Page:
The word “utopia” comes from the Greek words for “no” and “place.” So, geography Professor Deborah Martin is intrigued by the frequency with which urban planners use utopian thinking when such a place, by definition, does not exist. In trying to create idyllic cities, planners overlook that urban areas have no singular use. Martin feels the best urban designs are the ones that don’t prescribe how a space should be used.
“What's utopian for one person, what makes the world work well, might not work for everybody else. When we think we know what people need, such as green space, then we prescribe green space in a certain way,” says Martin. “You end up having a lot of potential conflict over what people might think is good for everyone. It gets complicated pretty quickly.”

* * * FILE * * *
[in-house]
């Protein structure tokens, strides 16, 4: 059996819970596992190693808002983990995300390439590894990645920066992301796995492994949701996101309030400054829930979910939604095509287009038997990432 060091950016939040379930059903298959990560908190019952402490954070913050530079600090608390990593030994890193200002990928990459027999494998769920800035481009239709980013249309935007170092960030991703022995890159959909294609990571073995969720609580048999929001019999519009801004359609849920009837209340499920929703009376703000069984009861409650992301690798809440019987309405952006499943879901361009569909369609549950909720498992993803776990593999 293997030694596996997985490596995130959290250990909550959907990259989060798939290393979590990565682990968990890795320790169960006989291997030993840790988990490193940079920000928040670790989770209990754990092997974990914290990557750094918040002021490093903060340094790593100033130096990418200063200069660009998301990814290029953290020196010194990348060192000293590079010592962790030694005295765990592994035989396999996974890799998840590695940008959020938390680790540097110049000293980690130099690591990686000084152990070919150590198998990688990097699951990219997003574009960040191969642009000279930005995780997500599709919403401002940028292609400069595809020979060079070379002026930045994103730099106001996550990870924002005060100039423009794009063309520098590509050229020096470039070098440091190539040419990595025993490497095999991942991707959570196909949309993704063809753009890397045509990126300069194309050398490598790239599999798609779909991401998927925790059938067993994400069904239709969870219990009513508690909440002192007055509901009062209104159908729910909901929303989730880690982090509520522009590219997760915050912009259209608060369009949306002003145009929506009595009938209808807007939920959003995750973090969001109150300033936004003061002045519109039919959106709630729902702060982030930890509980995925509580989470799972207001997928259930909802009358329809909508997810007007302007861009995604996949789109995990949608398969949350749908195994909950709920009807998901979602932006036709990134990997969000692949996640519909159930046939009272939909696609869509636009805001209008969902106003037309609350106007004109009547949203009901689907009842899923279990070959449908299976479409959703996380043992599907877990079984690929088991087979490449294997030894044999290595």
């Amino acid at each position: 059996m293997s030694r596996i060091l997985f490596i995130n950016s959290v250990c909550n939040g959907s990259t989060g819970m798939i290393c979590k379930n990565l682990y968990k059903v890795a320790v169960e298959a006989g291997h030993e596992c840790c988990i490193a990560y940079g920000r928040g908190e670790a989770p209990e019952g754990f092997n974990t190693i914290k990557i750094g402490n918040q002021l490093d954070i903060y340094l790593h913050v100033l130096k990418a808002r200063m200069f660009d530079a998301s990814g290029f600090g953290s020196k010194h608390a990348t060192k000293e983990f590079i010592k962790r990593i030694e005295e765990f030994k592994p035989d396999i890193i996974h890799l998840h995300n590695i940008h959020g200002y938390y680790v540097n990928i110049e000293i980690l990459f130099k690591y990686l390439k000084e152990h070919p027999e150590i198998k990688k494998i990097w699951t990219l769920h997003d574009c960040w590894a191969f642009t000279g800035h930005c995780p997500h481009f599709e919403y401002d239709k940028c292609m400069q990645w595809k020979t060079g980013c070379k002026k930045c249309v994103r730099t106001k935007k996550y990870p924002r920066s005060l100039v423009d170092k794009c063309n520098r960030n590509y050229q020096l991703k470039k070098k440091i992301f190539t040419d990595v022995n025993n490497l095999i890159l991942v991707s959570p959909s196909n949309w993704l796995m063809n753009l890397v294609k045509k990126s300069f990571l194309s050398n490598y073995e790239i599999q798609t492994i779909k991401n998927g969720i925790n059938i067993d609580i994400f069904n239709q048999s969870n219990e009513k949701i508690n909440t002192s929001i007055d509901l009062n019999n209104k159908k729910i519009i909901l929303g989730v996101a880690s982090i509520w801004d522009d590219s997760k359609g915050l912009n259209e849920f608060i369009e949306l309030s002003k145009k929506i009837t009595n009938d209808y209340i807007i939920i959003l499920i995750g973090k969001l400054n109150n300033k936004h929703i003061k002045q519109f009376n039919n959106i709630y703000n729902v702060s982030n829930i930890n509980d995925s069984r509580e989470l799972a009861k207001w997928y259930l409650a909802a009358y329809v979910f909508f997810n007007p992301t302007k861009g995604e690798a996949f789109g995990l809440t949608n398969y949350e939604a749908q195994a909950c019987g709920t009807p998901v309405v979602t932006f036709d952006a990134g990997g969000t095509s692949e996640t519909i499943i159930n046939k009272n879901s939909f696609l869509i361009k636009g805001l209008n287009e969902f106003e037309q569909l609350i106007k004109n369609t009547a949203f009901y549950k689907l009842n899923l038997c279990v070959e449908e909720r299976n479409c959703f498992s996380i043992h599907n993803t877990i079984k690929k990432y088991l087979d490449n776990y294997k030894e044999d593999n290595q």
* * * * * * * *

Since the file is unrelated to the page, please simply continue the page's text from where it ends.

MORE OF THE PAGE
In this episode, Martin explains how urban designs reflect our values, the challenges of building for the 21st-century, and why one space can have different uses for different people.
Challenge. Change. is produced by Andrew Hart and Melissa Hanson for Clark University. Listen and subscribe on Spotify or Apple Podcasts. Find other episodes wherever you listen to podcasts.